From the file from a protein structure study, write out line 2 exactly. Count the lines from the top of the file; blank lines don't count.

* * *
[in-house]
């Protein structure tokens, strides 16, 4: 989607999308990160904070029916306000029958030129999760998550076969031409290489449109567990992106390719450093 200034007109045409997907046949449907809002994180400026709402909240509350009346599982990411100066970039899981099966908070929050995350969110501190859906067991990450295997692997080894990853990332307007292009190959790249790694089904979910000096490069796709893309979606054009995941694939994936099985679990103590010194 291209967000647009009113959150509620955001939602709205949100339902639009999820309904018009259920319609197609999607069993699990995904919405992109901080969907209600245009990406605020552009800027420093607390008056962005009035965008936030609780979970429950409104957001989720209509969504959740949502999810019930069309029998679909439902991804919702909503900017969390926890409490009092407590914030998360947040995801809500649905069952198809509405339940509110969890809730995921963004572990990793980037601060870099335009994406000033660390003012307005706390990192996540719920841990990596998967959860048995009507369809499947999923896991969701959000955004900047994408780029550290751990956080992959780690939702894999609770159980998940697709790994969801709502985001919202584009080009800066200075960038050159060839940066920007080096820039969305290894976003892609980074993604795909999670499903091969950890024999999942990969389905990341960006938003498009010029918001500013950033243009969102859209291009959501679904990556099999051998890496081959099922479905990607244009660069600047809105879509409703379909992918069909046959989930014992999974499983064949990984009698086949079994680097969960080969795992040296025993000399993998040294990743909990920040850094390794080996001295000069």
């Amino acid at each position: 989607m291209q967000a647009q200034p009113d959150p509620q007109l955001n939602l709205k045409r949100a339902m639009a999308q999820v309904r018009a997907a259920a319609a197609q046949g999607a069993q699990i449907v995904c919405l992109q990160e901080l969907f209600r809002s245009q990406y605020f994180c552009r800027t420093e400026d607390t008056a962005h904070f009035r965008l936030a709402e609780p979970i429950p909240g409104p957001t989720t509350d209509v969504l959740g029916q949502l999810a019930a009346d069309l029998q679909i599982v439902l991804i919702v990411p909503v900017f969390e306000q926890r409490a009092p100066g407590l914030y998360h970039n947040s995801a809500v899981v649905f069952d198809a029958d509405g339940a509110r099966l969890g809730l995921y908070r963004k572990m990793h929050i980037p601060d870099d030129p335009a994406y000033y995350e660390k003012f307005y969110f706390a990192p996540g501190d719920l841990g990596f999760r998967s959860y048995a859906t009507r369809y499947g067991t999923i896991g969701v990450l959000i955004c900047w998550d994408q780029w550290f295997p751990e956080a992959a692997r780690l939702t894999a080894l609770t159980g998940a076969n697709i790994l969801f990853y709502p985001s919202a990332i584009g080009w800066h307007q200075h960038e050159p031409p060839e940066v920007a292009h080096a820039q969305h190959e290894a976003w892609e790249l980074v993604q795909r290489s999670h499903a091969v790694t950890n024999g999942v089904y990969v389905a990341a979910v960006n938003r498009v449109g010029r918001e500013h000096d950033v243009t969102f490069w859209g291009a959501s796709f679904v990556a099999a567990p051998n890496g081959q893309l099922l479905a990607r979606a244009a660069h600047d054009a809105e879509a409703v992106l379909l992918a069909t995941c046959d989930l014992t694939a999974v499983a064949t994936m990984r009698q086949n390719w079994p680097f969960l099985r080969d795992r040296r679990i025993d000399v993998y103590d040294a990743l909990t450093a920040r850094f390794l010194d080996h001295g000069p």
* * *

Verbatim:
């Protein structure tokens, strides 16, 4: 989607999308990160904070029916306000029958030129999760998550076969031409290489449109567990992106390719450093 200034007109045409997907046949449907809002994180400026709402909240509350009346599982990411100066970039899981099966908070929050995350969110501190859906067991990450295997692997080894990853990332307007292009190959790249790694089904979910000096490069796709893309979606054009995941694939994936099985679990103590010194 291209967000647009009113959150509620955001939602709205949100339902639009999820309904018009259920319609197609999607069993699990995904919405992109901080969907209600245009990406605020552009800027420093607390008056962005009035965008936030609780979970429950409104957001989720209509969504959740949502999810019930069309029998679909439902991804919702909503900017969390926890409490009092407590914030998360947040995801809500649905069952198809509405339940509110969890809730995921963004572990990793980037601060870099335009994406000033660390003012307005706390990192996540719920841990990596998967959860048995009507369809499947999923896991969701959000955004900047994408780029550290751990956080992959780690939702894999609770159980998940697709790994969801709502985001919202584009080009800066200075960038050159060839940066920007080096820039969305290894976003892609980074993604795909999670499903091969950890024999999942990969389905990341960006938003498009010029918001500013950033243009969102859209291009959501679904990556099999051998890496081959099922479905990607244009660069600047809105879509409703379909992918069909046959989930014992999974499983064949990984009698086949079994680097969960080969795992040296025993000399993998040294990743909990920040850094390794080996001295000069």